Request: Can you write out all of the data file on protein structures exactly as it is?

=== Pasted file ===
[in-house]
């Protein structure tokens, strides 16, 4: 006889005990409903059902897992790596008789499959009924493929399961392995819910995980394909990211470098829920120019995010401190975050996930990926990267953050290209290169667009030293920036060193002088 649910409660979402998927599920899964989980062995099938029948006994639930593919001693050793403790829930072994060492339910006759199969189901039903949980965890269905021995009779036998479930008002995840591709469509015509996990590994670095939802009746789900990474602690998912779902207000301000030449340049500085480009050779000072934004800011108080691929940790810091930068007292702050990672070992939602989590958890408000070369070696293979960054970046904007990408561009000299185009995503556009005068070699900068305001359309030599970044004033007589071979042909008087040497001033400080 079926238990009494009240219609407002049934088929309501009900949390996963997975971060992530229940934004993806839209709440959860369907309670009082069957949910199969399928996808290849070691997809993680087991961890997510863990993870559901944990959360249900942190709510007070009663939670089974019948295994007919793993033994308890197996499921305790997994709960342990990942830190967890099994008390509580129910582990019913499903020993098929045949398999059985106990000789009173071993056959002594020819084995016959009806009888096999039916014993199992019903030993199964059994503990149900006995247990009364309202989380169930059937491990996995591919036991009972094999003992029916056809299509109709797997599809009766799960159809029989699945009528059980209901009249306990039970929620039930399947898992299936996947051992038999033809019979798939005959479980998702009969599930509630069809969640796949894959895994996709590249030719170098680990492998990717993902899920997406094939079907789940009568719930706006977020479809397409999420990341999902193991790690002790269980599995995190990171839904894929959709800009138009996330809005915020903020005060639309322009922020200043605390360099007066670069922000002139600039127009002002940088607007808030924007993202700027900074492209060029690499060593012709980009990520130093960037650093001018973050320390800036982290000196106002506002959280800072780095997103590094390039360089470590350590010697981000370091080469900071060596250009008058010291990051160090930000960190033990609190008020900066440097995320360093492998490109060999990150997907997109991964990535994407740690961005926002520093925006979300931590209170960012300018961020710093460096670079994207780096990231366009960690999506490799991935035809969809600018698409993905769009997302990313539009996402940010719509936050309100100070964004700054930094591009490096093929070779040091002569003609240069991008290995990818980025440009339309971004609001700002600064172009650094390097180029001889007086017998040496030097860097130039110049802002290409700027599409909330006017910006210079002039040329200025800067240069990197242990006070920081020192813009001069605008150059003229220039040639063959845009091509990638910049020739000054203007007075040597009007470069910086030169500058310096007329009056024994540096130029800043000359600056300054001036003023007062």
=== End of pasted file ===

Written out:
[in-house]
């Protein structure tokens, strides 16, 4: 006889005990409903059902897992790596008789499959009924493929399961392995819910995980394909990211470098829920120019995010401190975050996930990926990267953050290209290169667009030293920036060193002088 649910409660979402998927599920899964989980062995099938029948006994639930593919001693050793403790829930072994060492339910006759199969189901039903949980965890269905021995009779036998479930008002995840591709469509015509996990590994670095939802009746789900990474602690998912779902207000301000030449340049500085480009050779000072934004800011108080691929940790810091930068007292702050990672070992939602989590958890408000070369070696293979960054970046904007990408561009000299185009995503556009005068070699900068305001359309030599970044004033007589071979042909008087040497001033400080 079926238990009494009240219609407002049934088929309501009900949390996963997975971060992530229940934004993806839209709440959860369907309670009082069957949910199969399928996808290849070691997809993680087991961890997510863990993870559901944990959360249900942190709510007070009663939670089974019948295994007919793993033994308890197996499921305790997994709960342990990942830190967890099994008390509580129910582990019913499903020993098929045949398999059985106990000789009173071993056959002594020819084995016959009806009888096999039916014993199992019903030993199964059994503990149900006995247990009364309202989380169930059937491990996995591919036991009972094999003992029916056809299509109709797997599809009766799960159809029989699945009528059980209901009249306990039970929620039930399947898992299936996947051992038999033809019979798939005959479980998702009969599930509630069809969640796949894959895994996709590249030719170098680990492998990717993902899920997406094939079907789940009568719930706006977020479809397409999420990341999902193991790690002790269980599995995190990171839904894929959709800009138009996330809005915020903020005060639309322009922020200043605390360099007066670069922000002139600039127009002002940088607007808030924007993202700027900074492209060029690499060593012709980009990520130093960037650093001018973050320390800036982290000196106002506002959280800072780095997103590094390039360089470590350590010697981000370091080469900071060596250009008058010291990051160090930000960190033990609190008020900066440097995320360093492998490109060999990150997907997109991964990535994407740690961005926002520093925006979300931590209170960012300018961020710093460096670079994207780096990231366009960690999506490799991935035809969809600018698409993905769009997302990313539009996402940010719509936050309100100070964004700054930094591009490096093929070779040091002569003609240069991008290995990818980025440009339309971004609001700002600064172009650094390097180029001889007086017998040496030097860097130039110049802002290409700027599409909330006017910006210079002039040329200025800067240069990197242990006070920081020192813009001069605008150059003229220039040639063959845009091509990638910049020739000054203007007075040597009007470069910086030169500058310096007329009056024994540096130029800043000359600056300054001036003023007062």